Thursday 1 May 2014


Discussing the Gallipoli 2015 expedition with a travel provider today, he commented that it had taken some time for all of my stories to be published from the last trip he'd facilitated for me - "But that's what happens, when you're working with freelances," he finished, with a refreshing understanding of the situation. The upside, to which he also referred, is that freelances produce far more stories from a famil than does a journalist tied to just one publication. Swings and roundabouts, in other words. It was such a relief to hear him say this, because one of the awkward things about being a freelance travel writer is the understandable eagerness of the PR person at the tourism operation who naturally wants to see a return on their generosity as soon as possible once a trip has been completed.
Sadly for them, and for the freelance caught in the middle, once the story has been filed, it's entirely up to the editor as to when it sees the light of day. It could be next week, or it could be next year, literally. It all depends on advertising, space, budget, themes and what other stories have recently run, and nagging the editor achieves very little other than building up a bad association with seeing your name in their inbox. (It's not just the tourism people who are disappointed: it's an inconvenient fact that writers are generally paid on publication, which means a long time between meals.)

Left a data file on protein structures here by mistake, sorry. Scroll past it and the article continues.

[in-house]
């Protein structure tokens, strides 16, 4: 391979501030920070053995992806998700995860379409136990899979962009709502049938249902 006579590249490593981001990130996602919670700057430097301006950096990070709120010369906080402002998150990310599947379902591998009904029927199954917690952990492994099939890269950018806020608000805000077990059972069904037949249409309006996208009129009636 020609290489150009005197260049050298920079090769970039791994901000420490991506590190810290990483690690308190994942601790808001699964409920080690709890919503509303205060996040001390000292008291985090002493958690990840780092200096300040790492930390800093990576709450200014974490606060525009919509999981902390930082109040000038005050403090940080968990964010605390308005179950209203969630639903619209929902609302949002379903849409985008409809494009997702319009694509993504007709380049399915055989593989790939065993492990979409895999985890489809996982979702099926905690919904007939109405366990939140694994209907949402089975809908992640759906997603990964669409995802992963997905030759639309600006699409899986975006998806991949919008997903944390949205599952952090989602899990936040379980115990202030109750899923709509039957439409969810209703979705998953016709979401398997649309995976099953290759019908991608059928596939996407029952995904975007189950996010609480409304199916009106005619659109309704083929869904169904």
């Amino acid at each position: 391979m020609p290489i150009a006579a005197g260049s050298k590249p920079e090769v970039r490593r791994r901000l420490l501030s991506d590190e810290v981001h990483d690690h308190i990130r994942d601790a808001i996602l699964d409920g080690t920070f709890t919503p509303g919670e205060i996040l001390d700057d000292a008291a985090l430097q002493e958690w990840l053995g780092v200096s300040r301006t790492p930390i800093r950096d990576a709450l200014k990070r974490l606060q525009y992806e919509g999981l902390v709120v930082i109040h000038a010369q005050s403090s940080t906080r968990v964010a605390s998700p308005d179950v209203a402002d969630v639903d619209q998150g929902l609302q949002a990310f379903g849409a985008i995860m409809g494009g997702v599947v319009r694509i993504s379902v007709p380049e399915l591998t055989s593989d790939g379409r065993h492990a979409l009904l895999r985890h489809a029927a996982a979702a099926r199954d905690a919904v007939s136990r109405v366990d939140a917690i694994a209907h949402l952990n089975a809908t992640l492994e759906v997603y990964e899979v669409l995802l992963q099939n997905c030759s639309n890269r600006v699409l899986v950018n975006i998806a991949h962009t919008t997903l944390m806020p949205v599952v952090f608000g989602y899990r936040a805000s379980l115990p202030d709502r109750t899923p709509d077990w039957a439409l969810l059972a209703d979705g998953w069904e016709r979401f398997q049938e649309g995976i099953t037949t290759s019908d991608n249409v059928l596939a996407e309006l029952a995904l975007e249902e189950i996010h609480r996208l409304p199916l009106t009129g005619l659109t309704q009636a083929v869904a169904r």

So it was a pleasant surprise to hear from my #1 editor today that he's decided to concentrate on clearing out all the old stories that have been sitting in his files. I don't know about his other writers, but he's got a dozen or so stories of mine, the oldest of which date back to June and July 2012 - so long ago that I'd forgotten them entirely, and when I went back to re-read them it was almost as if someone else had written them. It'll be good to see them in print, hopefully within the next couple of months: the Gawler wilderness in South Australia and the Norfolk Broads, plus the Hump Ridge Track, Juneau, Alaska, South Africa, the Rockies, the Catlins, Queensland... The PR people will be happy at last.

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